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Lot Essay

In Luc Tuymans’ De Wandeling (The Walk) (1991), two men stand with their backs to the viewer, surveying the sweeping panorama before them. Bathed in the dappled yellow glow of the setting sun, their forms are silhouetted with crisp precision, their shadows elongated behind them. In the distance, a vast mountain looms large against a pale sky; in the foreground, bare trees and snow-covered rocks convey the sheer altitude of the figures’ vantage point. Shown at the Hayward Gallery, London in 2007, the work represents a touchstone in Tuymans’ early oeuvre, capturing—in an image of sharp, crystalline economy—his complex dialogue with themes of history and memory. Consciously invoking Caspar David Friedrich’s Romantic masterpiece The Wanderer Above the Sea of Fog (1818), as well as the work of the Belgian Symbolist painter Léon Spilliaert, the work is superficially an image of humankind dwarfed by the sublime magnitude of nature. Below the surface, however, another source simmers: a photograph of Adolf Hitler hiking near his retreat in Berchtesgaden, with his chief architect and Minister of Armaments Albert Speer. In this work, Tuymans probes the liminal space between image and reality, asking how the past—artistic, cultural, political—seals itself in our collective imagination.

Born in Belgium in 1958, thirteen years after the end of the Second World War, Tuymans grew up keenly aware of the scars that lingered upon Europe’s landscape. His mother’s family had supported the Dutch Resistance, and emotionally-charged conversations about the conflict echoed around the family dinner table. Chiming with the work of artists such as Anselm Kiefer, Gerhard Richter, Georg Baselitz and Adrian Ghenie, much of Tuymans’ oeuvre addresses how it feels to be painfully aware of a history before our time, asking how images of which we have no personal memory can nonetheless become deeply embedded in one’s consciousness. Themes relating to the tragedies of the Third Reich resound throughout his practice: Speer himself appears on more than one occasion, notably in the 1990 work Secrets. Tuymans made several paintings and studies based on photographs of Hitler and his entourage on their regular walk from the Eagle’s nest to the teahouse in the valley in Berchtesgaden, taken from a propaganda film still published in Speer’s 1970 memoir Inside the Third Reich: the mountain in the background is the Watzmann, the third highest peak in Germany. He recalls being struck by the ‘boredom’ of the image: the seemingly ‘everyday’ normality of a hike in nature which glazes the dark reality beneath. As the critic and novelist Lynne Tillman has written, ‘the image stays in mind, you remember it, and later can believe that it’s your memory’ (L. Tillman in conversation with H. Molesworth and M. Grynsztejn, in T. Simoens and D. Wingate (eds.), Luc Tuymans: Exhibitions at David Zwirner, Antwerp 2013, p. 50).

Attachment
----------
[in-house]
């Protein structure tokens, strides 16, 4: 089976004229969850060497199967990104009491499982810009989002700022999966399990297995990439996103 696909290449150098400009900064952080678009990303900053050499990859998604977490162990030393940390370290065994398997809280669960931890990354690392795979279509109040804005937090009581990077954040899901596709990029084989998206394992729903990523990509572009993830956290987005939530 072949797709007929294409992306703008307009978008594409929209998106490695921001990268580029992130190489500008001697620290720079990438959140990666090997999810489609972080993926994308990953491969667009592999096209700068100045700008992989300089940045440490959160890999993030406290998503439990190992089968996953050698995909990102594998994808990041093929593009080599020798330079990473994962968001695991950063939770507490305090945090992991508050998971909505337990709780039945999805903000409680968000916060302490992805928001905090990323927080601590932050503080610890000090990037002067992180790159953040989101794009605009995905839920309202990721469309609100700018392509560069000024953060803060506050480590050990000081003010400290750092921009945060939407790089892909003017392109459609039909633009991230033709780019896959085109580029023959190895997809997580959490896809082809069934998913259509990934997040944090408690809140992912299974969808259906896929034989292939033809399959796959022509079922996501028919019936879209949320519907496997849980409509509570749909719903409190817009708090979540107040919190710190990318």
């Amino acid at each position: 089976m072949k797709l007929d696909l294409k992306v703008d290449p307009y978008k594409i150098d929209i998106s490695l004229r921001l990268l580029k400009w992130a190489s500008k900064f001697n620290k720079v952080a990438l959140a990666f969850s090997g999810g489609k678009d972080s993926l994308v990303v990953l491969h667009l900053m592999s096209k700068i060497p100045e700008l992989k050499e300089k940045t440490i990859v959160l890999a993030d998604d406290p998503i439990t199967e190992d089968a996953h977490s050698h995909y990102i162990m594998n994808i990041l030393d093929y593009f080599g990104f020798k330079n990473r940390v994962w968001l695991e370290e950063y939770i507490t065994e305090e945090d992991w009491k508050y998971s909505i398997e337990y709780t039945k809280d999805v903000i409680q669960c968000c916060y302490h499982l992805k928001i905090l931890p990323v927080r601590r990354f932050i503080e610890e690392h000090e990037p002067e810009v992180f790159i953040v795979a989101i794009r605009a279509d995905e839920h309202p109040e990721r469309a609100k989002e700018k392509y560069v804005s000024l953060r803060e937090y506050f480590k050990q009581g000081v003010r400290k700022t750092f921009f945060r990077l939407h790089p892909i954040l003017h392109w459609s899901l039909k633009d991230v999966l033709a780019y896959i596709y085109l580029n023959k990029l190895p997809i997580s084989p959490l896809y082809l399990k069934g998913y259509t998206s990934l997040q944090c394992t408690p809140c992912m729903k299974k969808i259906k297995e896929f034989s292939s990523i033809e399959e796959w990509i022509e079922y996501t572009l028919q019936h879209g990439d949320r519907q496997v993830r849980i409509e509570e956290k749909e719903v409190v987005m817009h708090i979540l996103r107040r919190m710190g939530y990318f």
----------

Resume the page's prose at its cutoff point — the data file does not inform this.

The notion of an image’s ‘afterlife’ is also reflected in Tuymans’ approach to Friedrich: an artist whose grand Romantic vistas were co-opted by Nazi ideology. His dalliance with art history in this context heightens the work’s sense of déjà-vu, forcing us to consider which of the painting’s cultural memories is sparked first. ‘I once saw a Japanese woodcut in which yellow and black produced the effect of illumination’, recalls Tuymans. ‘I then wondered what you would get if you analysed a Friedrich down to a single colour. The idea of keeping something, separating something out, until all you had was the essential mood.’ Much like his contemporary Peter Doig—an artist who also came to prominence during this period—Tuymans likened this effect to the disorientating visual properties of snow. He was particularly fascinated by ‘the idea of snow-blindness, when you only see something in patches’, as well as the ‘after-image you get if you look into the sun, and when very few colours remain, one of which dominates’ (L. Tuymans, quoted in U. Loock, J. V. Aliaga and N. Spector (eds.), Luc Tuymans, London 2000, p. 118). In De Wandeling, figuration hovers on the border of abstraction as the worlds of reality and illusion are held perilously in balance.